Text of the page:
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School children plant 4,000 trees in St Albans


New shrubs planted in London Colney’s Naspbury Park are hoped to encourage nesting birds into the area. The saplings were planted by students at St Bernadette’s Primary School with the help of Hertfordshire County Council’s rural estate team as a part of National Tree Week. The previously derelict eight acres will now host a range of broadleaf species, which includes oak and hornbeam. It was part of National Tree Week (NTW), and the funds for the trees were covered by a Woodland Creation Grant Scheme by Natural England and the Forestry Commission. Article source

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New research provides unprecedented insights into oak-boring beetle


The native oak-boring beetle, Agrilus biguttatus, has been collected and bred by researchers carrying out work at Forest Research and Harper Adams university. The researchers believe it is the first time the beetle has been observed and reared in the laboratory as it develops from egg to adults. These beetles appear to be connected to the declines in the health of oak trees across Europe, but it is still unknown whether they are a necessary part of Acute Oak Decline, or whether they are, instead, attracted to trees which are suffering from bacterial infections. They require warm temperatures to survive and…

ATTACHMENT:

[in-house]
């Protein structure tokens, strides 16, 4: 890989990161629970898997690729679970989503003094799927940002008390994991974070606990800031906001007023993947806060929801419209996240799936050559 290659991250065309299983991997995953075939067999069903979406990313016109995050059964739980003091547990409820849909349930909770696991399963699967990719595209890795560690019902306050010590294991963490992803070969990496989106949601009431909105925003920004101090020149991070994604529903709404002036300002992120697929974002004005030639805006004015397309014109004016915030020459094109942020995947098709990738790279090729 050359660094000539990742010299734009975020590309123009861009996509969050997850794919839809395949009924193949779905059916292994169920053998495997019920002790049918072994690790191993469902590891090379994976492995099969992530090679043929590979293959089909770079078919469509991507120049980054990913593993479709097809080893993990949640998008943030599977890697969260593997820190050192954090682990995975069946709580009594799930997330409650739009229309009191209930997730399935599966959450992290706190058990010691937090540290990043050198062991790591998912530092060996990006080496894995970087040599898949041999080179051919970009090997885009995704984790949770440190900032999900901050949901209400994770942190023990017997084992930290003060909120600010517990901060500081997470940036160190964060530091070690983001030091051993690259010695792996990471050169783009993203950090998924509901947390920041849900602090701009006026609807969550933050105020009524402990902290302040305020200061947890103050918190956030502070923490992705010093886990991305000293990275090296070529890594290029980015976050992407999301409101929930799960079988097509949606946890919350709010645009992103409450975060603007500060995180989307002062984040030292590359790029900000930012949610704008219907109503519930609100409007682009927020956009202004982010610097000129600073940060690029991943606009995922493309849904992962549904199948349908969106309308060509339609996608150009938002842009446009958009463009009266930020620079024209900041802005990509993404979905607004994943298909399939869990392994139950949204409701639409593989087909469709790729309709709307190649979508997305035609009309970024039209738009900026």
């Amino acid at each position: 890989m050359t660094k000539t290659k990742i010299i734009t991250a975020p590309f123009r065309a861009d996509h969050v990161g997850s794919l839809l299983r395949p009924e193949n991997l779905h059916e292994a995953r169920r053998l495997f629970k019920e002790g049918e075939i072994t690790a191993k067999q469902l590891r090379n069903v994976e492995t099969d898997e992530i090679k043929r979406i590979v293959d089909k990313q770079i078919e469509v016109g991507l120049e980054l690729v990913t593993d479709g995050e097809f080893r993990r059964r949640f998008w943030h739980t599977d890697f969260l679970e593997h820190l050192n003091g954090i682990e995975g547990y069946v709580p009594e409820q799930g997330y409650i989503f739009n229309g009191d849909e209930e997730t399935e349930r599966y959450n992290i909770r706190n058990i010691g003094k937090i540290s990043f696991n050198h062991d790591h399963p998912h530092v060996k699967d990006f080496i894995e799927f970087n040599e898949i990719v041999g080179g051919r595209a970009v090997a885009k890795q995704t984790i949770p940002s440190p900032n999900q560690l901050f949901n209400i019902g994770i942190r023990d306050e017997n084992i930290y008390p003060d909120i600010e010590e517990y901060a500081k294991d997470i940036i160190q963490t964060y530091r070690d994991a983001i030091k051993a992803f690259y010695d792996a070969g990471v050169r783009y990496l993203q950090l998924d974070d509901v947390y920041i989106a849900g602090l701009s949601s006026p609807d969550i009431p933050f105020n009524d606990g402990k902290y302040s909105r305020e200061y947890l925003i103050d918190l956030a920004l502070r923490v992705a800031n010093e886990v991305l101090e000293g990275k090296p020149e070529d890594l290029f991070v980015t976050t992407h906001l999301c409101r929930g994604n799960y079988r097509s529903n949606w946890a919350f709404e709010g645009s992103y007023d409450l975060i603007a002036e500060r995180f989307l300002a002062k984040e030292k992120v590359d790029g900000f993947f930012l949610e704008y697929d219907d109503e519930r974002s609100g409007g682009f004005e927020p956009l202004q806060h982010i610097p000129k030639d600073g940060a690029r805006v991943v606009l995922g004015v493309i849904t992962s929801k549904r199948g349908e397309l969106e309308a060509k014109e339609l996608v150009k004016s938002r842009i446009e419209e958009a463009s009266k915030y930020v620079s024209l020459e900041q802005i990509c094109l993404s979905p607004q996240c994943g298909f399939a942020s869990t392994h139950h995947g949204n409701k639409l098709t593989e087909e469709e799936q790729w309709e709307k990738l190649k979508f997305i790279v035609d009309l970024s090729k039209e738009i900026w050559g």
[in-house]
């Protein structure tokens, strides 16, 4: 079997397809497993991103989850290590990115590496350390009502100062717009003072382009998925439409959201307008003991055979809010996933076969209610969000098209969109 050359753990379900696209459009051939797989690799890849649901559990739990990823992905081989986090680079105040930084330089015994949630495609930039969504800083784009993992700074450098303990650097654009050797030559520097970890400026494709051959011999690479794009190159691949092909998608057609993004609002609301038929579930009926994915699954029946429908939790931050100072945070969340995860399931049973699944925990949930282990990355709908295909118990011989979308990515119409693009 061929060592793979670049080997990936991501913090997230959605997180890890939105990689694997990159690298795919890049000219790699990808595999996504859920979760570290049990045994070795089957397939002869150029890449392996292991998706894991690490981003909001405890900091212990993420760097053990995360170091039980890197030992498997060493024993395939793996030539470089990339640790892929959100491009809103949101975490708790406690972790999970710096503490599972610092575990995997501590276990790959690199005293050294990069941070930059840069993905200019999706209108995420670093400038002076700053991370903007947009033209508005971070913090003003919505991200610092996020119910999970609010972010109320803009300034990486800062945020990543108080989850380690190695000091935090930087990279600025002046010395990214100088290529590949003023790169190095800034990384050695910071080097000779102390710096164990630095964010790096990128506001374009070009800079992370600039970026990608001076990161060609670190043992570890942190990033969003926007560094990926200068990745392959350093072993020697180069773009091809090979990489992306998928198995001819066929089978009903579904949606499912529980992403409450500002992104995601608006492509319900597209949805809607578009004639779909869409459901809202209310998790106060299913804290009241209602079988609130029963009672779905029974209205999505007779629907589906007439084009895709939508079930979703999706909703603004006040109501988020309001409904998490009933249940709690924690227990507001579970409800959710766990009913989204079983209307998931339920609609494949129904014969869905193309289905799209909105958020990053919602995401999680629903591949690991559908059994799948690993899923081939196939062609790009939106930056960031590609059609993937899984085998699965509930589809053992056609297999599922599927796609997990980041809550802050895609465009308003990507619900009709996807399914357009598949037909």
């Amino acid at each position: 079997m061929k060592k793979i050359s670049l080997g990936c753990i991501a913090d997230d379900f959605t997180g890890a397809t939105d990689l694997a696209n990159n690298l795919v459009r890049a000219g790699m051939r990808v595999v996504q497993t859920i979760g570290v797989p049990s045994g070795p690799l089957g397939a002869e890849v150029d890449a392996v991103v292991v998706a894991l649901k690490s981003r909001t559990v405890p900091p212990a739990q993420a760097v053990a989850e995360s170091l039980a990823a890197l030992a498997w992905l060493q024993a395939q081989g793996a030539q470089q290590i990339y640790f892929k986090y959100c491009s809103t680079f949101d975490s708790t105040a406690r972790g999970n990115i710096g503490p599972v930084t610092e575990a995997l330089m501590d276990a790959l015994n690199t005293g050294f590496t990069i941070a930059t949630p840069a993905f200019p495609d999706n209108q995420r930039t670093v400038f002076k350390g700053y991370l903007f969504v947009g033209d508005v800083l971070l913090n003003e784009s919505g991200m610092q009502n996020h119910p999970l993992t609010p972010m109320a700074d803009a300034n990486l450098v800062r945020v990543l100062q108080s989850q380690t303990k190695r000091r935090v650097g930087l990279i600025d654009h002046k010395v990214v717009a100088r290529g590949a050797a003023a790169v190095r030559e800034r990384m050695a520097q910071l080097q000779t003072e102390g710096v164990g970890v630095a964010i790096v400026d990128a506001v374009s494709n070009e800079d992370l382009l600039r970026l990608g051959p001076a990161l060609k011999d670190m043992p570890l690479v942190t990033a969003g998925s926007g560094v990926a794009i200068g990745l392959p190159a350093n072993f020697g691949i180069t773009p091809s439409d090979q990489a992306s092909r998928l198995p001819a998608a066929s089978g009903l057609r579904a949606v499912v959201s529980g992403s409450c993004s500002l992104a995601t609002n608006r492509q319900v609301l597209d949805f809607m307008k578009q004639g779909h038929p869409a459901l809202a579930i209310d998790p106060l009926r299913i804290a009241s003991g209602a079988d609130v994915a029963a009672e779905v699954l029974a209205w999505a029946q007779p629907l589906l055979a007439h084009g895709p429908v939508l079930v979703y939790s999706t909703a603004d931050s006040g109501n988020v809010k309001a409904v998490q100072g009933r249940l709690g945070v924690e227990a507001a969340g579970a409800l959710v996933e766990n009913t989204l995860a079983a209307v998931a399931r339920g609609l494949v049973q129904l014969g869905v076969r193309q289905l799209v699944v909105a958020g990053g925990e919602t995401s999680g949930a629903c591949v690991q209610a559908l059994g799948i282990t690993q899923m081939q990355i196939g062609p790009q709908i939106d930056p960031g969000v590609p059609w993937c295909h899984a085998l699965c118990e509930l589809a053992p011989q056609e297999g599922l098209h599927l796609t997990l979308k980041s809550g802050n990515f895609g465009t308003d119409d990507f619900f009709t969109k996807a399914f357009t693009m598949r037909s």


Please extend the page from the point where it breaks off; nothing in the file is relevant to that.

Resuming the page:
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Sheffield’s memorial trees deemed too expensive to save


Sheffield council has voted against saving the memorial trees, stating that it will be too expensive to save them. Dozens of the trees, which were planted in honour of fallen soldiers, will be replaced. The decision was made during a heated public meeting, which adjourned due to shouts from the public gallery. The decision stated that 41 trees, which were planted as a “living memorial” in Western Road in 1919, will be removed and replanted. The council stated that the removal of the memorial trees would found from its existing highways contract, but the £500,000 required to save the trees and make…

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Forestry Commission’s scheme to reintroduce beavers gets go-ahead


In a bid to prevent flooding in the local area, the government have approved plans to re-introduce beavers into the Forest of Dean. The animals could prevent floods by buildings dams and ponds and improve biodiversity. Scientists believe the beavers may be able to hold back enough water to help with flood alleviation for Lydbrook by quickly constructing natural dam structures and creating new habitat. Two adult beavers and two kits will be released into a 6.5 hectare (16-acre) enclosure at Lydbrook, Gloucestershire. The plan will go ahead next year, releasing the beavers under the Forestry Commission plans, approved by Natural England….

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Research shows asthma attacks reduced in tree-lined urban neighborhoods


People living in polluted urban areas are far less likely to be admitted to hospital with asthma when there are lots of trees in their neighbourhood, a study by the University of Exeter’s medical school has found. The study into the impact of urban greenery on asthma suggests that respiratory health can be improved by the expansion of tree cover in very polluted urban neighbourhoods. The study, published in the journal Environment International, looked at more than 650,000 serious asthma attacks over a 15 year period. Emergency hospitalisations were compared across 26,000 urban neighbourhoods in England. In the most polluted urban…